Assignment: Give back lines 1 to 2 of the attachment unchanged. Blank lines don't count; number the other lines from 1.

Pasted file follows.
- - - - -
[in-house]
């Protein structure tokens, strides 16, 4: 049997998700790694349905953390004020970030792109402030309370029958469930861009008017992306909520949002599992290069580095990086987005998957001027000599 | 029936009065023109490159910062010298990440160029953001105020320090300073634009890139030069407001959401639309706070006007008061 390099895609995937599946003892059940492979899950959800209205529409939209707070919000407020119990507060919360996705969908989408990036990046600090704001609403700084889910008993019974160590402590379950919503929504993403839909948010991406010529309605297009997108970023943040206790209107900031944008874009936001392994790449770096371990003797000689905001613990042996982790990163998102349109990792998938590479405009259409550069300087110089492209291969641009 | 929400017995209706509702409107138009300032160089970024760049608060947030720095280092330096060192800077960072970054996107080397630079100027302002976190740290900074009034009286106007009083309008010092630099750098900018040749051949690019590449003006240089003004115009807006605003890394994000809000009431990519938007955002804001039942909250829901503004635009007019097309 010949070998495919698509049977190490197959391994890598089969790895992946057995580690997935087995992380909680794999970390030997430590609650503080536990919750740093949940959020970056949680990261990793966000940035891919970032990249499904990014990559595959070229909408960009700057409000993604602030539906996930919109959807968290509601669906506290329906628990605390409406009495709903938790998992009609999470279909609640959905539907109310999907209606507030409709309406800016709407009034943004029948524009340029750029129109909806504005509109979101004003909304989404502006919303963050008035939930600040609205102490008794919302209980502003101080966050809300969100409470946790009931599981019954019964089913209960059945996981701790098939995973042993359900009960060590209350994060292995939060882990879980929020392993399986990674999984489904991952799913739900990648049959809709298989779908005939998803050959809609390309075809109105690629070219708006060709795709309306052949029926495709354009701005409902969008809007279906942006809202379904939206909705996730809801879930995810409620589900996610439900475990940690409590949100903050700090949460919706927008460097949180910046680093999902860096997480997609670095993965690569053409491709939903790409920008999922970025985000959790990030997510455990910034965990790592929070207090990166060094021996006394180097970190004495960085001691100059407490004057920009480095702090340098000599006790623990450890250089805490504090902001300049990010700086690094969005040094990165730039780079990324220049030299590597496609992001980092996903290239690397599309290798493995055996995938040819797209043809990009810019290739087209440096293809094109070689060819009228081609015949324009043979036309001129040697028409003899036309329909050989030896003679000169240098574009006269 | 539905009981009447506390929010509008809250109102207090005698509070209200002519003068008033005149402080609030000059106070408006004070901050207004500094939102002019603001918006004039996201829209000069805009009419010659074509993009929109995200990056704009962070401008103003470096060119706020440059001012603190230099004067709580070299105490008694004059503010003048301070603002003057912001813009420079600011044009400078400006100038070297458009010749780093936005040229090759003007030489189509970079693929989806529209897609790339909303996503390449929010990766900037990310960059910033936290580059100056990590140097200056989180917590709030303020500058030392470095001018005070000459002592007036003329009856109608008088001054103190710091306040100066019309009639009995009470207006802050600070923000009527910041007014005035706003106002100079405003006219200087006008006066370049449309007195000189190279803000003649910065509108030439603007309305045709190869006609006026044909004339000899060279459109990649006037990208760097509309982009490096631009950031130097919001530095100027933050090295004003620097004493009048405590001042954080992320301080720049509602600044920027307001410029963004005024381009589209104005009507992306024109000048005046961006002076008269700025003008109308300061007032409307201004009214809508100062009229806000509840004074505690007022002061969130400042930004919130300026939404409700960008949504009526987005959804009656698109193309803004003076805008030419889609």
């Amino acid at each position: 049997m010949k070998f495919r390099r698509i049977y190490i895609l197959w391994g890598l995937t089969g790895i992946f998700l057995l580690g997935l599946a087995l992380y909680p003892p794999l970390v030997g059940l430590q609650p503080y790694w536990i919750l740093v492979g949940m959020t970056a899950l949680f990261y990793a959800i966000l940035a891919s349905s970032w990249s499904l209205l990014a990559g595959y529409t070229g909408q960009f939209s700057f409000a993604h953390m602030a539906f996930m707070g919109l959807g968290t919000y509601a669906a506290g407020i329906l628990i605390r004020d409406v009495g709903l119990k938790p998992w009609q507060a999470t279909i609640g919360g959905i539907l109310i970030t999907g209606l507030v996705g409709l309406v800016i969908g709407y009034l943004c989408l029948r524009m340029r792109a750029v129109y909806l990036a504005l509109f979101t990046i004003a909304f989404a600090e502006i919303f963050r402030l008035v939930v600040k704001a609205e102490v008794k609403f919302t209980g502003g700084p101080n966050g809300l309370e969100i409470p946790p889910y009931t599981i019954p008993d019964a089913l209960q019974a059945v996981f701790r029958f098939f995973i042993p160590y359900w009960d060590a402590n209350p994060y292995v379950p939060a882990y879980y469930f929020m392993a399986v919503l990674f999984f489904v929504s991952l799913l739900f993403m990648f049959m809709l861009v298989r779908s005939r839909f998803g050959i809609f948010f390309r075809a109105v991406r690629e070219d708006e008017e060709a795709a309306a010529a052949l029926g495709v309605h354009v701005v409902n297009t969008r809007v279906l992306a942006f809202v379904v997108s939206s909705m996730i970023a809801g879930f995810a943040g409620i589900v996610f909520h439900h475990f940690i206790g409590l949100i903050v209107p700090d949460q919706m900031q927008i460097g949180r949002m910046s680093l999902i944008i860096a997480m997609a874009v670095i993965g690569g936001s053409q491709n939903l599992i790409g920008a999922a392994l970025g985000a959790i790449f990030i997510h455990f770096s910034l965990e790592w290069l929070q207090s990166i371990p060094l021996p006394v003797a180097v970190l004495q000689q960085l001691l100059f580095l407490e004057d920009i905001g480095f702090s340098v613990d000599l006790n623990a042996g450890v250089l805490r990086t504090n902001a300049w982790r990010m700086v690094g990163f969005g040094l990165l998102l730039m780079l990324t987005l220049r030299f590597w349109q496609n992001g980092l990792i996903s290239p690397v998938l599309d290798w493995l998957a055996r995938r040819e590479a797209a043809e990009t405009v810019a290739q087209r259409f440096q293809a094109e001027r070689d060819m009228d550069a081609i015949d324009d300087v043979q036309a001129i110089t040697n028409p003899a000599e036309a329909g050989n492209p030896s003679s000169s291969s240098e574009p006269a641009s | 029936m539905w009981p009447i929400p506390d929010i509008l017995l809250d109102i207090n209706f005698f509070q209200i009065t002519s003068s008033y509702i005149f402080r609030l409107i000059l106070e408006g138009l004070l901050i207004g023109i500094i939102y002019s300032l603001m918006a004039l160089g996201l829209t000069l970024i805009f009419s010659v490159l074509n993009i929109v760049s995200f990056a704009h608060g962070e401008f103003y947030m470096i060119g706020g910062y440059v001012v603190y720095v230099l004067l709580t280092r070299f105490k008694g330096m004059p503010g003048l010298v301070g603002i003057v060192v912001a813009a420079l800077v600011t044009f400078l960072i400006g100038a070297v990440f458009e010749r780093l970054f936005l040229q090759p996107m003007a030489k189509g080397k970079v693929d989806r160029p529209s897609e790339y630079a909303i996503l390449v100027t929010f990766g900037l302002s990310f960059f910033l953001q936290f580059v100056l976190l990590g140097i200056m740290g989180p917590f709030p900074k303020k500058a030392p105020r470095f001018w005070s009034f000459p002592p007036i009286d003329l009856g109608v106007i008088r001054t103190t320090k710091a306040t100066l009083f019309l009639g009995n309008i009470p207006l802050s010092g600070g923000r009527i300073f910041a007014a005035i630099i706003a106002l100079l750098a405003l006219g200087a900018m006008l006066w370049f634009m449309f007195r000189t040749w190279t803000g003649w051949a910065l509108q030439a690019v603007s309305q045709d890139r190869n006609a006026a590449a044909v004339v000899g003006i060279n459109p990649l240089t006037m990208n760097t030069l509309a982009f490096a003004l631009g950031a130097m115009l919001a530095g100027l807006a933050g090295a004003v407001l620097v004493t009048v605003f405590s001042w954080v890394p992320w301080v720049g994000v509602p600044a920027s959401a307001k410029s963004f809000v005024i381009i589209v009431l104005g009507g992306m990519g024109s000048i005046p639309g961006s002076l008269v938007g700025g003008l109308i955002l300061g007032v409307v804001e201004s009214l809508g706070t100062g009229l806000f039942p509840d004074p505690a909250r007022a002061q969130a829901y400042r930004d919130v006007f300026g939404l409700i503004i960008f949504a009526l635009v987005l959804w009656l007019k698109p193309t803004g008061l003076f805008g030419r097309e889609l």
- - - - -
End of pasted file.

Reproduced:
[in-house]
């Protein structure tokens, strides 16, 4: 049997998700790694349905953390004020970030792109402030309370029958469930861009008017992306909520949002599992290069580095990086987005998957001027000599 | 029936009065023109490159910062010298990440160029953001105020320090300073634009890139030069407001959401639309706070006007008061 390099895609995937599946003892059940492979899950959800209205529409939209707070919000407020119990507060919360996705969908989408990036990046600090704001609403700084889910008993019974160590402590379950919503929504993403839909948010991406010529309605297009997108970023943040206790209107900031944008874009936001392994790449770096371990003797000689905001613990042996982790990163998102349109990792998938590479405009259409550069300087110089492209291969641009 | 929400017995209706509702409107138009300032160089970024760049608060947030720095280092330096060192800077960072970054996107080397630079100027302002976190740290900074009034009286106007009083309008010092630099750098900018040749051949690019590449003006240089003004115009807006605003890394994000809000009431990519938007955002804001039942909250829901503004635009007019097309 010949070998495919698509049977190490197959391994890598089969790895992946057995580690997935087995992380909680794999970390030997430590609650503080536990919750740093949940959020970056949680990261990793966000940035891919970032990249499904990014990559595959070229909408960009700057409000993604602030539906996930919109959807968290509601669906506290329906628990605390409406009495709903938790998992009609999470279909609640959905539907109310999907209606507030409709309406800016709407009034943004029948524009340029750029129109909806504005509109979101004003909304989404502006919303963050008035939930600040609205102490008794919302209980502003101080966050809300969100409470946790009931599981019954019964089913209960059945996981701790098939995973042993359900009960060590209350994060292995939060882990879980929020392993399986990674999984489904991952799913739900990648049959809709298989779908005939998803050959809609390309075809109105690629070219708006060709795709309306052949029926495709354009701005409902969008809007279906942006809202379904939206909705996730809801879930995810409620589900996610439900475990940690409590949100903050700090949460919706927008460097949180910046680093999902860096997480997609670095993965690569053409491709939903790409920008999922970025985000959790990030997510455990910034965990790592929070207090990166060094021996006394180097970190004495960085001691100059407490004057920009480095702090340098000599006790623990450890250089805490504090902001300049990010700086690094969005040094990165730039780079990324220049030299590597496609992001980092996903290239690397599309290798493995055996995938040819797209043809990009810019290739087209440096293809094109070689060819009228081609015949324009043979036309001129040697028409003899036309329909050989030896003679000169240098574009006269 | 539905009981009447506390929010509008809250109102207090005698509070209200002519003068008033005149402080609030000059106070408006004070901050207004500094939102002019603001918006004039996201829209000069805009009419010659074509993009929109995200990056704009962070401008103003470096060119706020440059001012603190230099004067709580070299105490008694004059503010003048301070603002003057912001813009420079600011044009400078400006100038070297458009010749780093936005040229090759003007030489189509970079693929989806529209897609790339909303996503390449929010990766900037990310960059910033936290580059100056990590140097200056989180917590709030303020500058030392470095001018005070000459002592007036003329009856109608008088001054103190710091306040100066019309009639009995009470207006802050600070923000009527910041007014005035706003106002100079405003006219200087006008006066370049449309007195000189190279803000003649910065509108030439603007309305045709190869006609006026044909004339000899060279459109990649006037990208760097509309982009490096631009950031130097919001530095100027933050090295004003620097004493009048405590001042954080992320301080720049509602600044920027307001410029963004005024381009589209104005009507992306024109000048005046961006002076008269700025003008109308300061007032409307201004009214809508100062009229806000509840004074505690007022002061969130400042930004919130300026939404409700960008949504009526987005959804009656698109193309803004003076805008030419889609």